From the Desk of the Director: Far Above Cayuga’s Waters 8/24/15
I will never forget the moment when as a young instructor I took a polaroid picture of the agarose gel after gel electrophoresis and (going against all protocol) started to shake it so it would dry faster. Sadly, the song on the top of the charts those days was “Hey Ya!” performed by OutKast, so naturally, I started to sing “Shake it like a Polaroid picture…”. I did not know any other words of the lyrics, but that was enough for a few students to approach me after the lab section and express their gratitude:
“Thank you for making us realize that the teachers are humans too.”
As a teacher, I’ve seen how much effort instructors invest into breaking down the boundaries that naturally exist between teachers and students. We as educators walk that fine line where we want to be friendly, caring, and nurturing, but we cannot be friends with our students, for a very obvious reason: it would be hard to assign a grade to a friend at the end of the semester. This is why the same OutKast song popped into my mind when I was sitting at the Biological Sciences graduation ceremony that the Office of Undergraduate Biology organizes every year. Biological Sciences warrants its own ceremony, as it is the largest major in the College of Agricultural and Life Sciences..
We just sent off many of those students with a B.S. in this quickly-evolving scientific field. I had three graduating advisees this year, in addition to the many undergraduate teaching assistants who also said good-bye to Cornell. Therefore, I was happy to be part of this ceremony, and observe this great milestone. The Biological Sciences Graduation is held a day before the Commencement Ceremony, and it is a small, more intimate way to celebrate with the students and their families. Many of these students will become our next doctors, researchers, professors, or use their biology degrees as patent lawyers (comes handy when getting a DNA fragment patented), or working for investment firms, funding new health related spin-offs.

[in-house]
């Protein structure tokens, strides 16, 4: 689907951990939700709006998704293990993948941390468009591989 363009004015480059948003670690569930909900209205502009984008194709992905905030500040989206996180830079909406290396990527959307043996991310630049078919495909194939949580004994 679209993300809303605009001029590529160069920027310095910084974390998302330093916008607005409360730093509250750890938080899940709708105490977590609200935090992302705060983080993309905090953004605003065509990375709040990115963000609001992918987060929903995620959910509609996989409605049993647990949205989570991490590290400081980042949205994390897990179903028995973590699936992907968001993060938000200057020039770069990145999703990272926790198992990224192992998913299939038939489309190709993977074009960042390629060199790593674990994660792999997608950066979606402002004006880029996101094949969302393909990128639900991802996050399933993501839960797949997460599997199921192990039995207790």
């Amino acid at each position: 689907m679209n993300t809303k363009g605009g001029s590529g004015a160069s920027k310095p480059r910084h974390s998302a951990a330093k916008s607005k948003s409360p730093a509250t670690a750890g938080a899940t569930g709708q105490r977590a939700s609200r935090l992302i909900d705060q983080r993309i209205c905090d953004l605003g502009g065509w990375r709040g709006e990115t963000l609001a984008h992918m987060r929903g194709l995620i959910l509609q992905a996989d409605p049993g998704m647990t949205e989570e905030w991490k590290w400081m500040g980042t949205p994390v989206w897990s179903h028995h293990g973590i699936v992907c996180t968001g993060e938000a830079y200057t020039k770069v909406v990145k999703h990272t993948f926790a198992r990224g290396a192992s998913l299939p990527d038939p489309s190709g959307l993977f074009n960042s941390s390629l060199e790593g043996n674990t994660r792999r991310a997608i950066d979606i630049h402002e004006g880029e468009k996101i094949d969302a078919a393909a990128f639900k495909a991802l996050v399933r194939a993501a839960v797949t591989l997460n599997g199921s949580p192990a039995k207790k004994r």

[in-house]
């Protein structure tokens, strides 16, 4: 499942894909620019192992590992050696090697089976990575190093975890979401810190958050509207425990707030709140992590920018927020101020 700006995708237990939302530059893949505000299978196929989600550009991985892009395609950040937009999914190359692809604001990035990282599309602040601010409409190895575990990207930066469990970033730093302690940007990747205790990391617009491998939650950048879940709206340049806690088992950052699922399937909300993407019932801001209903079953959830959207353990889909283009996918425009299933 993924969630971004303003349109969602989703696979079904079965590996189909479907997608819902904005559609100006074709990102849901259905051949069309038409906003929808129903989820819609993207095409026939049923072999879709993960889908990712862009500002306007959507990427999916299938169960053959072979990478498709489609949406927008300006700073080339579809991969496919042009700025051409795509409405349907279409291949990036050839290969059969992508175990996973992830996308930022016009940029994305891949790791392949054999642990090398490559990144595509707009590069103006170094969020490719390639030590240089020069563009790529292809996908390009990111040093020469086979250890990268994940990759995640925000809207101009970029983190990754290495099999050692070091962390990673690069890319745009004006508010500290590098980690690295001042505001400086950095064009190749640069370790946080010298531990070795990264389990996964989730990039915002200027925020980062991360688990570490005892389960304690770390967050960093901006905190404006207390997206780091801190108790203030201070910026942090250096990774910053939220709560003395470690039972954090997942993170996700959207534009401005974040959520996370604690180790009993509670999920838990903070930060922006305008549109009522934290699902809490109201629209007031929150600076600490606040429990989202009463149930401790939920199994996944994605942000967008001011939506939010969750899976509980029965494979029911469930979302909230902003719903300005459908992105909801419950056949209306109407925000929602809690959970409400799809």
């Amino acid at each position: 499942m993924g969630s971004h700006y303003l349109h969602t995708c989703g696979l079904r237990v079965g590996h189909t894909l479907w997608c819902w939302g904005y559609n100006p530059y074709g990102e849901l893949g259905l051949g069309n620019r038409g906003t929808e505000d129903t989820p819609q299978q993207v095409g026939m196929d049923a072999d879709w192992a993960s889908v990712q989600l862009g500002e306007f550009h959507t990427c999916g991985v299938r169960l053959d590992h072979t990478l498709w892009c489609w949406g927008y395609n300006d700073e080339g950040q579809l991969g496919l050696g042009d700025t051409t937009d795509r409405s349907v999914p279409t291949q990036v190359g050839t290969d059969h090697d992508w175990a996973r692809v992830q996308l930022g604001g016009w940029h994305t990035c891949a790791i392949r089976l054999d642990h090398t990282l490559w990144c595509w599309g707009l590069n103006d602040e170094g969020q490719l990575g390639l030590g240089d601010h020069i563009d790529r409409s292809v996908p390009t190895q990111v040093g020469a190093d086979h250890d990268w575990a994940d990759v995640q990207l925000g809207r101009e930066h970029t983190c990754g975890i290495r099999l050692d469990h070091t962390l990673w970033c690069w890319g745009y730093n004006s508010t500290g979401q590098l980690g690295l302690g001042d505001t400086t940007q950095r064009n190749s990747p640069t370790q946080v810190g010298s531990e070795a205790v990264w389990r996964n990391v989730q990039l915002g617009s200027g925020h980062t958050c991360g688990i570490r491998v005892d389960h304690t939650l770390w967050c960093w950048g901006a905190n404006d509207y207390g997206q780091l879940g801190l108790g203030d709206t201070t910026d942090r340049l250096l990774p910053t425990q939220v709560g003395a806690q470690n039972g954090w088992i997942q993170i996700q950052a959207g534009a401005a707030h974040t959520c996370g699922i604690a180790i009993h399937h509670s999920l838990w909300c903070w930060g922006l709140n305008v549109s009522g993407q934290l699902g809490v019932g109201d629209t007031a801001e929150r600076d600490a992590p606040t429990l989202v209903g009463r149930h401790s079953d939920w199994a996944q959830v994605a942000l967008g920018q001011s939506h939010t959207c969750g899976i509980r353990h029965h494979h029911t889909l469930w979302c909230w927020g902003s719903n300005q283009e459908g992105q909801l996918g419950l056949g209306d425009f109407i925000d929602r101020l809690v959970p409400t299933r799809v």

While these students were both celebrated and celebrating, I could not take my attention away from the faculty. We couldn’t wait to jump up from our chairs when the name of one of our advisees or undergrad teaching/research assistants was called. We wanted to shake his or her hand and often give an awkward hug, the kind that looked like most faculty wanted to give, but many students looked uncomfortable to accept. I was Tweeting, taking pictures, and would have Periscoped the whole event, if I did not already feel the looks of hundreds of parents sitting behind me, wondering why this faculty member is on his cellphone instead of paying the well deserved attention to their “baby”, who is getting a Cornell degree.
Yes, we teachers are human, and I wanted to jump up and sing to show the students that we have feelings; we will miss them, and we are just as (if not more) emotional at this important moment, than they are. With every graduating student, we instructors shamelessly celebrate ourselves. The “product” of education is successful students, and we facilitate that creation (interesting choice of words in a biology blog- I know); hence celebrating the moment with joy and emotion.
“We are all sensitive scientists, who are nervously checking in the mirror whether the academic regalia fits well, trying to squeeze in a last hug before our students become someone else’s apprentices, and looking for that last photo opportunity with our graduates in the crowd.”
After that, we return our gowns and hoods (yes, they are provided by the university) and begin our job again, as academic education is just like reincarnation in Buddhism: the spirit of each graduating student is reborn in an incoming freshman.
Our job, reshaping the minds of students, is never done. So, while our students try to shake off all that “faculty dust” they received from the hugs of their sensitive professors during graduation, we sit down for a moment, just like Sisyphus, to sing our alma mater (“Far above Cayuga’s waters…”) before trying to roll a new rock up the steep hills of Cornell.